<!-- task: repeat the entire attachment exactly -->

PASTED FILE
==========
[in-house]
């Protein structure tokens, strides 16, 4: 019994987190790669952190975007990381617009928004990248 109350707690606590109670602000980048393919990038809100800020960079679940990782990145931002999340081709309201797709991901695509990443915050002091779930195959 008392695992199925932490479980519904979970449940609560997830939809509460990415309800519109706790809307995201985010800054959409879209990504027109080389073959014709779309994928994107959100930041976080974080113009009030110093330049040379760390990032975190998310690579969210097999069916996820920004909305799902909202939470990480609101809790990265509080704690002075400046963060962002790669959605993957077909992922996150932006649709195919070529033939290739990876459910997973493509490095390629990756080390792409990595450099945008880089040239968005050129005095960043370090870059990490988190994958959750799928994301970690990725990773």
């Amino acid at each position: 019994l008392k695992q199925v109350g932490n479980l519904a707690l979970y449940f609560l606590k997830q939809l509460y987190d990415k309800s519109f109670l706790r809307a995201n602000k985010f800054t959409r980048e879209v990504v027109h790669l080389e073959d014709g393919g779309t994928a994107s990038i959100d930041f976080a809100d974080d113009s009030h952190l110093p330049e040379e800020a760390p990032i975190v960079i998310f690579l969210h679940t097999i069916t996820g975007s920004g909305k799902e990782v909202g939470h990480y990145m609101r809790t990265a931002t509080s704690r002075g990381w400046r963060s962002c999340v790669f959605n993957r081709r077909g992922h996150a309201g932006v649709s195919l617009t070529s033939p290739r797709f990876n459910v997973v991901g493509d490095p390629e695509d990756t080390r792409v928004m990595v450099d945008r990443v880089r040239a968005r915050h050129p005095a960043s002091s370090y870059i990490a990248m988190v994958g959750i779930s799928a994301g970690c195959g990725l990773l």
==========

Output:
[in-house]
């Protein structure tokens, strides 16, 4: 019994987190790669952190975007990381617009928004990248 109350707690606590109670602000980048393919990038809100800020960079679940990782990145931002999340081709309201797709991901695509990443915050002091779930195959 008392695992199925932490479980519904979970449940609560997830939809509460990415309800519109706790809307995201985010800054959409879209990504027109080389073959014709779309994928994107959100930041976080974080113009009030110093330049040379760390990032975190998310690579969210097999069916996820920004909305799902909202939470990480609101809790990265509080704690002075400046963060962002790669959605993957077909992922996150932006649709195919070529033939290739990876459910997973493509490095390629990756080390792409990595450099945008880089040239968005050129005095960043370090870059990490988190994958959750799928994301970690990725990773």
């Amino acid at each position: 019994l008392k695992q199925v109350g932490n479980l519904a707690l979970y449940f609560l606590k997830q939809l509460y987190d990415k309800s519109f109670l706790r809307a995201n602000k985010f800054t959409r980048e879209v990504v027109h790669l080389e073959d014709g393919g779309t994928a994107s990038i959100d930041f976080a809100d974080d113009s009030h952190l110093p330049e040379e800020a760390p990032i975190v960079i998310f690579l969210h679940t097999i069916t996820g975007s920004g909305k799902e990782v909202g939470h990480y990145m609101r809790t990265a931002t509080s704690r002075g990381w400046r963060s962002c999340v790669f959605n993957r081709r077909g992922h996150a309201g932006v649709s195919l617009t070529s033939p290739r797709f990876n459910v997973v991901g493509d490095p390629e695509d990756t080390r792409v928004m990595v450099d945008r990443v880089r040239a968005r915050h050129p005095a960043s002091s370090y870059i990490a990248m988190v994958g959750i779930s799928a994301g970690c195959g990725l990773l």